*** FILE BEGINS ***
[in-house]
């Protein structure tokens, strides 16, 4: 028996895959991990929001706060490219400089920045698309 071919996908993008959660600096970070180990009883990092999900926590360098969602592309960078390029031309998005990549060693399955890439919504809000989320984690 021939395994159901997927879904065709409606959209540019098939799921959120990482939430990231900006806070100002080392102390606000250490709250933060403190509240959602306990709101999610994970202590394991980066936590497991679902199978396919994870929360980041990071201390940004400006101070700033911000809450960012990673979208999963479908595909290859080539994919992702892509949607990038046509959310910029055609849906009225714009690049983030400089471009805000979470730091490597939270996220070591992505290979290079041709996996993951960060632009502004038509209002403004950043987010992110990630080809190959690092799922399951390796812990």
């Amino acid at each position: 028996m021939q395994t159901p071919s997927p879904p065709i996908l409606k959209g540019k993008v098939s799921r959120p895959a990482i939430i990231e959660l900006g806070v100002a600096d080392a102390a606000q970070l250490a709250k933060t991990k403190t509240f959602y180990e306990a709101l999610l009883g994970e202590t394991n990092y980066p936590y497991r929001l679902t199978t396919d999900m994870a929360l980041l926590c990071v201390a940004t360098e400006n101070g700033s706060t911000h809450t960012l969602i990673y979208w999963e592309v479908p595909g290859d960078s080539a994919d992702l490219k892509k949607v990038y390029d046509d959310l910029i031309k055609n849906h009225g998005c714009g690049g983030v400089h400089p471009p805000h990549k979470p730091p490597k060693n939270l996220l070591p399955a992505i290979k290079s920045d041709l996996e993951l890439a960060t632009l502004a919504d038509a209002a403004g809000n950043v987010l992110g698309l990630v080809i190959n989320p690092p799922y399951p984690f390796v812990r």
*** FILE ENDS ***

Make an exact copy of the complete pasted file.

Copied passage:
[in-house]
């Protein structure tokens, strides 16, 4: 028996895959991990929001706060490219400089920045698309 071919996908993008959660600096970070180990009883990092999900926590360098969602592309960078390029031309998005990549060693399955890439919504809000989320984690 021939395994159901997927879904065709409606959209540019098939799921959120990482939430990231900006806070100002080392102390606000250490709250933060403190509240959602306990709101999610994970202590394991980066936590497991679902199978396919994870929360980041990071201390940004400006101070700033911000809450960012990673979208999963479908595909290859080539994919992702892509949607990038046509959310910029055609849906009225714009690049983030400089471009805000979470730091490597939270996220070591992505290979290079041709996996993951960060632009502004038509209002403004950043987010992110990630080809190959690092799922399951390796812990």
């Amino acid at each position: 028996m021939q395994t159901p071919s997927p879904p065709i996908l409606k959209g540019k993008v098939s799921r959120p895959a990482i939430i990231e959660l900006g806070v100002a600096d080392a102390a606000q970070l250490a709250k933060t991990k403190t509240f959602y180990e306990a709101l999610l009883g994970e202590t394991n990092y980066p936590y497991r929001l679902t199978t396919d999900m994870a929360l980041l926590c990071v201390a940004t360098e400006n101070g700033s706060t911000h809450t960012l969602i990673y979208w999963e592309v479908p595909g290859d960078s080539a994919d992702l490219k892509k949607v990038y390029d046509d959310l910029i031309k055609n849906h009225g998005c714009g690049g983030v400089h400089p471009p805000h990549k979470p730091p490597k060693n939270l996220l070591p399955a992505i290979k290079s920045d041709l996996e993951l890439a960060t632009l502004a919504d038509a209002a403004g809000n950043v987010l992110g698309l990630v080809i190959n989320p690092p799922y399951p984690f390796v812990r």